My old file server (not as old as this one) needed replacement, and I'd just moved into a house with a basement and thus a wall-mounted equipment rack. It was time to replace old hardware before it started getting flaky and unreliable due to capacitor aging.
I'd love to have a commercial NAS, but I want a few features that still don't exist in the consumer market, and I'm too cheap to buy a $2000 (plus disk) business NAS. I want a short-depth rack case, with support for at least 6 drives, with hardware-accelerated crypto, ECC memory, SSD caching / tiering, and 10GbE (upgradeable is okay; I don't need it now, but will want it before the NAS gets retired). So that means once again I'll be building it myself. And once again, this will hopefully be the last time I'm choosing between a home-built box and a commercial offering at 3-4x the price.
First up: the parts
- X-Case X339-C8-LCD short-depth rack
- ASRock Rack C236 WSI mini ITX motherboard
- Intel Pentium G4400 CPU
- 8GB Crucial DDR4-2400 ECC RAM
- 120GB Mushkin Ventura Ultra USB 3.0 flash disk
- 4x Seagate IronWolf 8TB NAS drives
Apparently that rack case is the only one in the world that meets my requirements: short depth, with 6+ drive bays, ideally 3U. Since it's trivial to get a mini ITX motherboard with lots of SATA ports, this seemed to me like it should be easy, but was not. That case is great, though. The power-on-hours counter on the LCD has only 3 digits for the hours portion, which means it rolls over uselessly fast, but it does usefully report the health of the two fans behind each half of the disk array. And despite being a mini-ITX-only case, it has space for 5 (!!) PCIe cards or I/O brackets. I've not found a pre-made expander to bifurcate a x16 to 4x4, though this riser which the manufacturer specifically says will support my motherboard, will break out two x8 slots to support a 10GbE NIC as well as a PCIe SSD.
To be able to use ECC memory I need to use one of Intel's C-series chipsets, in this case the C236 which is basically the workstation / server certified version of the Z170 chipset. Although the consumer chipsets don't support Xeons, the server chipsets still do support the consumer CPUs. In particular, they'll support the dirt-cheap Pentium-branded G4400, a low-end, low-power chip which inexplicably supports ECC memory. And hardware-accelerated AES crypto. And a lousy 16 lanes of PCIe, which is actually perfect for an ITX motherboard with only one PCIe slot. The motherboard supports 8 SATA ports which is a nice match for the case I got, as well as an on-board USB 3 type-A header for the boot drive. I had originally intended to use an 8GB USB 2.0 flash disk made with SLC flash for high endurance, but this board has no USB 2 header. I could have modified it to fit the USB 3 header, but decided instead to buy a fast flash disk and trade off inferior MLC flash with much better wear leveling in lieu of the older SLC flash, and get a significant size advantage in the bargain.
I don't need memory bandwidth for application performance, so I bought a single stick of RAM, leaving the second slot open for future upgrades, given that DRAM was at the expensive end of the boom/bust cycle. I'll probably add a 16GB stick when RAM prices crash in a few years. OS storage is handled by the now-discontinued Mushkin drive, which is based on an old Sandforce SSD controller behind a USB to SATA bridge chip. It thus has far better performance, and far better endurance, than a generic USB flash disk, and I'm not worried about wearing it out with log file writes.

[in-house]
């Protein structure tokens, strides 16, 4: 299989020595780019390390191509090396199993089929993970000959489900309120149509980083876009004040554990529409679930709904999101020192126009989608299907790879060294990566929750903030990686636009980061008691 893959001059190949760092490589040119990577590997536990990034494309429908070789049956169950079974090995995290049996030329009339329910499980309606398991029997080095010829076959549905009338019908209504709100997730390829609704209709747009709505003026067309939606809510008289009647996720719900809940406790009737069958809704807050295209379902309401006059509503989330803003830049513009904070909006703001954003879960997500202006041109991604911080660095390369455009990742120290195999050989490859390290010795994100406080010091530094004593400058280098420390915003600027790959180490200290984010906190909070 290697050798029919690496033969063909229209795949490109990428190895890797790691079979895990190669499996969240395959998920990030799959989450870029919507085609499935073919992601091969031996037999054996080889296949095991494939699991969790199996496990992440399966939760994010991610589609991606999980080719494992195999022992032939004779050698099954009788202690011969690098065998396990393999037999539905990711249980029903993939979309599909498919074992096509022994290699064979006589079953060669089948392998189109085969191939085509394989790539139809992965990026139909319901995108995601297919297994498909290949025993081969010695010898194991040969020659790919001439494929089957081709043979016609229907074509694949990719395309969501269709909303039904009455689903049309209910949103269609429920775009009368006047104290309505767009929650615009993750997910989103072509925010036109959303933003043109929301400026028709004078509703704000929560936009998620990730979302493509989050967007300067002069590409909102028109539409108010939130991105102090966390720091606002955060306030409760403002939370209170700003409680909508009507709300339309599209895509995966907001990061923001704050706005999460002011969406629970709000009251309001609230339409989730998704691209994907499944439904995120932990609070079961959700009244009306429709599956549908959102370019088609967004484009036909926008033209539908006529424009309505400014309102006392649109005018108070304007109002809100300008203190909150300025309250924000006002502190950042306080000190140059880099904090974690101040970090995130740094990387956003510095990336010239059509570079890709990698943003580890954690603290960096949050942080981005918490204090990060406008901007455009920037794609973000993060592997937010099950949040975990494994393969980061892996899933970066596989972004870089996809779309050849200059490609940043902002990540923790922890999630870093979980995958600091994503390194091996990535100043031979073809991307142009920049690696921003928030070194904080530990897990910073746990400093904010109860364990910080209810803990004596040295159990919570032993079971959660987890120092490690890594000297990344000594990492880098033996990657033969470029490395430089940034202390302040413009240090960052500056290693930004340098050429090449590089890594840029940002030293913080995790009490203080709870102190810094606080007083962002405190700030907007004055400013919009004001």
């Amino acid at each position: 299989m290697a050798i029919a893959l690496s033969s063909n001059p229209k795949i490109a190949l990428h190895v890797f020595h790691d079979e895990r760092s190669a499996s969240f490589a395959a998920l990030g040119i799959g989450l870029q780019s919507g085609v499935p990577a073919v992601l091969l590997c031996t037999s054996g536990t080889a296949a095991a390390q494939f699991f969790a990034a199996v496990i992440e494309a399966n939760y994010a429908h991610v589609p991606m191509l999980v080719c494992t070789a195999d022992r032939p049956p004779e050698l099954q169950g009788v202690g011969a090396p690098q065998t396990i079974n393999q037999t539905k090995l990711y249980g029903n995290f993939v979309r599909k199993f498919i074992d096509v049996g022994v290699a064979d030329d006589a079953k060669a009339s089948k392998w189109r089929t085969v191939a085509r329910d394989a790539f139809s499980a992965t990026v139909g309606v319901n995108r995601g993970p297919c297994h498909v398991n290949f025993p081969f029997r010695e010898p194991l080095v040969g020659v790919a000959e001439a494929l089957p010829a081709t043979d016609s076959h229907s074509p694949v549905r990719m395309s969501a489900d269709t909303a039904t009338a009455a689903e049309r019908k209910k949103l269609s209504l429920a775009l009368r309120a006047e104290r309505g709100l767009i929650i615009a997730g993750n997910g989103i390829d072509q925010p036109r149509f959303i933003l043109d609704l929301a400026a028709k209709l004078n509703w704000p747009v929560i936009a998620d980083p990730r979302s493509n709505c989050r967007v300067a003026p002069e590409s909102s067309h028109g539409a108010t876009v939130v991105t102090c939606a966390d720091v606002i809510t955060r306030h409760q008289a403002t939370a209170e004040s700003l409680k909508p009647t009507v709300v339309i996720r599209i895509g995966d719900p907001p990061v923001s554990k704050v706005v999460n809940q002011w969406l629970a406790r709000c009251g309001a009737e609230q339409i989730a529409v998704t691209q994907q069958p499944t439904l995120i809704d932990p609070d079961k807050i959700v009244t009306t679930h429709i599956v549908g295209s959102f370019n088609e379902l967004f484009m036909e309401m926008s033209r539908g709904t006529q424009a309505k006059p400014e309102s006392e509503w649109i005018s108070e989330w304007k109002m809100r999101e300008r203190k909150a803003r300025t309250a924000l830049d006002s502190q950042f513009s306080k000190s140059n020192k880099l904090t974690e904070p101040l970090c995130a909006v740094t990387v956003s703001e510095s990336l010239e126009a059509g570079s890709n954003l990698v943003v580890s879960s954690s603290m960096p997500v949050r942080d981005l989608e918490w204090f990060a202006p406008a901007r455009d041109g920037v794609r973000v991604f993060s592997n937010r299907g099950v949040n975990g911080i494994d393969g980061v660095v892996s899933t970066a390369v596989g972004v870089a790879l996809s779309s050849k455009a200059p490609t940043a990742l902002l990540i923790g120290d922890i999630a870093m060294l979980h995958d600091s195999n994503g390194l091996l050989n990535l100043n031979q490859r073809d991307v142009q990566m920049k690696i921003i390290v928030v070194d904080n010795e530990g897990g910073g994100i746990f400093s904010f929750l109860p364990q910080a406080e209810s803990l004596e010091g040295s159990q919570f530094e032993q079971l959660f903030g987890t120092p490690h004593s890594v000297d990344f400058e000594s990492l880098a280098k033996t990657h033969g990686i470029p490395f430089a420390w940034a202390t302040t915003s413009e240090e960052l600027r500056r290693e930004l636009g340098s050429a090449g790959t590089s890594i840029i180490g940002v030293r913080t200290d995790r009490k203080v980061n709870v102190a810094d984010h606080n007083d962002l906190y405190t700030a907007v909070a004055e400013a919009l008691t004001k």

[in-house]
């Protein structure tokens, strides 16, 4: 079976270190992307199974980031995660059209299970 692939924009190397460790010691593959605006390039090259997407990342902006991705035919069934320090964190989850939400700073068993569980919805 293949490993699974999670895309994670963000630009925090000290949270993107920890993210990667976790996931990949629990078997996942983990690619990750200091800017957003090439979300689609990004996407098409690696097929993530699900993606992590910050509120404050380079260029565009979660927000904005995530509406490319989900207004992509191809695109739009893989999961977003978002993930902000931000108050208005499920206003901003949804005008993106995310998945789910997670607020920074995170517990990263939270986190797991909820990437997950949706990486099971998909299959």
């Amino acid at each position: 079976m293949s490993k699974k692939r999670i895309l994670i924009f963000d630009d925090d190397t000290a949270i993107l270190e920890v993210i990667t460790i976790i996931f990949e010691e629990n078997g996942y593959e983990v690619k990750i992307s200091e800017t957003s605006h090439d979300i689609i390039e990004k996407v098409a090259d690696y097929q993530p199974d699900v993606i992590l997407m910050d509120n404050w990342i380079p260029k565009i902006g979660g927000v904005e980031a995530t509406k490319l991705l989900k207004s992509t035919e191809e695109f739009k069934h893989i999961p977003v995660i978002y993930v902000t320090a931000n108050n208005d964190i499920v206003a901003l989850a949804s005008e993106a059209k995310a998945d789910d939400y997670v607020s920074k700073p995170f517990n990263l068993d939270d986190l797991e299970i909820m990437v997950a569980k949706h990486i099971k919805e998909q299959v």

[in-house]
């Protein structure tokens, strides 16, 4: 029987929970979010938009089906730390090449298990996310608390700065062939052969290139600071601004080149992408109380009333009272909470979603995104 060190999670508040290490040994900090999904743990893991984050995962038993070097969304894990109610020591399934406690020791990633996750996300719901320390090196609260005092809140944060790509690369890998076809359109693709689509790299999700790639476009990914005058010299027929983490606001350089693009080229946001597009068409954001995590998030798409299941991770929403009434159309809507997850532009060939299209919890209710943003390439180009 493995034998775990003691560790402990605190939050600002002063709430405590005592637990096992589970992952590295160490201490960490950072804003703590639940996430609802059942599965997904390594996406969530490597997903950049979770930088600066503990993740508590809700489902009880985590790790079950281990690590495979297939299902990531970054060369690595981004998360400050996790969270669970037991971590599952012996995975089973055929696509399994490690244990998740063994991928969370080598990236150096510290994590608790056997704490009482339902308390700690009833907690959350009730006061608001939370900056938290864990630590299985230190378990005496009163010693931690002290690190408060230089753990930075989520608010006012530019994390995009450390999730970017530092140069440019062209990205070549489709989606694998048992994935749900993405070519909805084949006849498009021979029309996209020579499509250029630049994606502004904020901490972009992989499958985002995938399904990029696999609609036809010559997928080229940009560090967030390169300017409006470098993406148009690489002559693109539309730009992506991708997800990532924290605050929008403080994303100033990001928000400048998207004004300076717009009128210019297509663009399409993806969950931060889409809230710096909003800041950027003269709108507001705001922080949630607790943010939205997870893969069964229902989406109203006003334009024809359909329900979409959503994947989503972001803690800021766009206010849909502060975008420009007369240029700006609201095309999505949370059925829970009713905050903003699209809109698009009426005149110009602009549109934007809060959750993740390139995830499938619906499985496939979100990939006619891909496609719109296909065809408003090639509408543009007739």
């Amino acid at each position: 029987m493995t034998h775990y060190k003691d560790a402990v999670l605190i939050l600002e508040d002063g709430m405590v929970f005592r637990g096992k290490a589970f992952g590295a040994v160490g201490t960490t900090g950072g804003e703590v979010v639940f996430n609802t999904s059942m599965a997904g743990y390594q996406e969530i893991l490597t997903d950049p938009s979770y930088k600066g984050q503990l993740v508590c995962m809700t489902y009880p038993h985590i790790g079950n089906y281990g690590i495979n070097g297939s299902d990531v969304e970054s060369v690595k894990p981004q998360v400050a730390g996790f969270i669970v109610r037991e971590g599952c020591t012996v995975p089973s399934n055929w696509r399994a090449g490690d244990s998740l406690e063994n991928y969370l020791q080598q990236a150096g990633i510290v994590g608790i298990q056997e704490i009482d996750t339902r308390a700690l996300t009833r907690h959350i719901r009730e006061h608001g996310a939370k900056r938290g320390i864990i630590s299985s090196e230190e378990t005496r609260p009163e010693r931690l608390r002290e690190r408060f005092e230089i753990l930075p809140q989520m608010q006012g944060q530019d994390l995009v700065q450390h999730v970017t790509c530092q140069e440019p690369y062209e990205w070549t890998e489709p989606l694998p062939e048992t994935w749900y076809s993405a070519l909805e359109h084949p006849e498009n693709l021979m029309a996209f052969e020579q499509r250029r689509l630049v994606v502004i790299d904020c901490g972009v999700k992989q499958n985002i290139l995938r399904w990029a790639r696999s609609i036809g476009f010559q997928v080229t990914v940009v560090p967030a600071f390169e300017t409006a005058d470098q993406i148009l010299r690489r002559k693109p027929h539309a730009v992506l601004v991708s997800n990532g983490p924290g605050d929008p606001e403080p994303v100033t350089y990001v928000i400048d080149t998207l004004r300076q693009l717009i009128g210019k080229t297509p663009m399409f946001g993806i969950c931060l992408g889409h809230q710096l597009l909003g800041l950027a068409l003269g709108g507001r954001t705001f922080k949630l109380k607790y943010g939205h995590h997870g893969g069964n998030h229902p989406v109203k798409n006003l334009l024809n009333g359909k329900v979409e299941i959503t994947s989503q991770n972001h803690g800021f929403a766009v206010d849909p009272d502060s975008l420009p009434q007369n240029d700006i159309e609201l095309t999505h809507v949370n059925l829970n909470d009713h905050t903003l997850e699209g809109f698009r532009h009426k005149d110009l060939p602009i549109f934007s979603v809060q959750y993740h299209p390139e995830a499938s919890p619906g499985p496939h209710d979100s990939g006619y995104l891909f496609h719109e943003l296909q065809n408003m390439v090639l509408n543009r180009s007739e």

I don't get too hung up on HDD brand loyalty, but did spring for NAS-grade drives as I judged the premium over consumer parts was worth it, particularly if I ever end up using the extra 4 bays in the case and thus subject the drives to even more vibration. The cheap option would have been to use desktop drives, or perhaps to shuck external drives, depending on the day. Still, $30/TB in 2017 seemed a good price.
Even this low-end processor can run AES in XTS mode with a 512 bit key at >2.5GiB/s which is plenty fast to keep up with even 8 drives, let alone the four that I have initially populated. Besides which, I'm comfortably bottlenecked by network speed (currently 1GbE, but 10GbE once prices fall just a wee bit more) even if the disk weren't an issue. Modern CPUs are so fast that Linux doesn't even bother to benchmark RAID5 checksumming speed anymore, and this weedy little CPU exceeds 15GiB/sec on RAID6's much more demanding calculations.
That leaves the disks themselves as the major bottleneck. I'm not supporting many concurrent users, and am mostly serving large files that don't stress the IOPS performance of the drives, so SSD caching is currenty a low priority. Sequential reads hit about 650MiB/sec from a 4-drive RAID5 array; crypto and filesystem overhead drop that to about 570MiB/s, with writes at about 400MiB/sec. I'm quite pleased by the low encryption overhead, and I suspect that with either more spindles or an SSD caching layer implemented, I could readily saturate 10GbE.
Something like the Synology RS1219+ really ought to work. It's a short rack NAS with 8 bays. It uses an Atom CPU that supports NBASE-T Ethernet, ECC memory, and hardware-accelerated crypto, though Synology doesn't support ECC, and only supports 1GbE so the PCIe slot that would otherwise make a nice host for an SSD cache would have to be used for a NIC instead. With ECC RAM and the ability to host an M.2 or AIC SSD, and a 10GbE NIC, it would've easily been worth its price, ~2x what I spent on my NAS. Sadly, to get the features I want, you have to step up to something like the RS3618xs which costs about as much empty as my NAS does with 8 drives in it. It's in a completely different class, with a Xeon-D processor that you're supposed to use for VM hosting as well.